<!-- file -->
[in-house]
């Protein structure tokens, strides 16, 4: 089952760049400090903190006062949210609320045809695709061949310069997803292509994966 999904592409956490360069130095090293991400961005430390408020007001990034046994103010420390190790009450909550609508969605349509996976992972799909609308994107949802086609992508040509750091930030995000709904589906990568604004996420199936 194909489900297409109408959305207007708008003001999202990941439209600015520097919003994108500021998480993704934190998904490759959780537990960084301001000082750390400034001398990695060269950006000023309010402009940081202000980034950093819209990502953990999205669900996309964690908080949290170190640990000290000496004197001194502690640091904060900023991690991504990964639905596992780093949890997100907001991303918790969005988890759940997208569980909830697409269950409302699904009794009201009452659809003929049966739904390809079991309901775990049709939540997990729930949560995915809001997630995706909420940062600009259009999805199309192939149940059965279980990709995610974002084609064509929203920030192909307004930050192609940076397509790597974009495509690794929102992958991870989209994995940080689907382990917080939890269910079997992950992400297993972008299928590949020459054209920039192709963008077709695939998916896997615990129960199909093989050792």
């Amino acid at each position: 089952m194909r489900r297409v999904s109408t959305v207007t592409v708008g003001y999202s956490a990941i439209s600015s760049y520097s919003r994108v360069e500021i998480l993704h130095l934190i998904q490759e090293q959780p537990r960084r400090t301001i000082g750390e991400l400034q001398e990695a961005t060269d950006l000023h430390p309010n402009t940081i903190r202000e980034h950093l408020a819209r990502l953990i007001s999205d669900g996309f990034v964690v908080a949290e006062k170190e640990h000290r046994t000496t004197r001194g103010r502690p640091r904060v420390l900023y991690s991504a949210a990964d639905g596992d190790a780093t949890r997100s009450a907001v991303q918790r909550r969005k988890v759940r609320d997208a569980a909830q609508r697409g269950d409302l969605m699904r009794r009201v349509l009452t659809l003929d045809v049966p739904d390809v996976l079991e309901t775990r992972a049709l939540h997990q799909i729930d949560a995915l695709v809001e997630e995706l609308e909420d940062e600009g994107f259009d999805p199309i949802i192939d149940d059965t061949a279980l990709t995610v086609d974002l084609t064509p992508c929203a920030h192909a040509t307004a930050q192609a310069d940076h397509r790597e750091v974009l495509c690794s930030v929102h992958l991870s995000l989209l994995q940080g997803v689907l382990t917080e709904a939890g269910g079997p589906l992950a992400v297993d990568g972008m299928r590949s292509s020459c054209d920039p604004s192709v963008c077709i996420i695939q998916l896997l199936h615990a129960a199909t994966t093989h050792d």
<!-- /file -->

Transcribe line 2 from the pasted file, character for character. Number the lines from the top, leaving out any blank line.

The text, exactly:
């Protein structure tokens, strides 16, 4: 089952760049400090903190006062949210609320045809695709061949310069997803292509994966 999904592409956490360069130095090293991400961005430390408020007001990034046994103010420390190790009450909550609508969605349509996976992972799909609308994107949802086609992508040509750091930030995000709904589906990568604004996420199936 194909489900297409109408959305207007708008003001999202990941439209600015520097919003994108500021998480993704934190998904490759959780537990960084301001000082750390400034001398990695060269950006000023309010402009940081202000980034950093819209990502953990999205669900996309964690908080949290170190640990000290000496004197001194502690640091904060900023991690991504990964639905596992780093949890997100907001991303918790969005988890759940997208569980909830697409269950409302699904009794009201009452659809003929049966739904390809079991309901775990049709939540997990729930949560995915809001997630995706909420940062600009259009999805199309192939149940059965279980990709995610974002084609064509929203920030192909307004930050192609940076397509790597974009495509690794929102992958991870989209994995940080689907382990917080939890269910079997992950992400297993972008299928590949020459054209920039192709963008077709695939998916896997615990129960199909093989050792």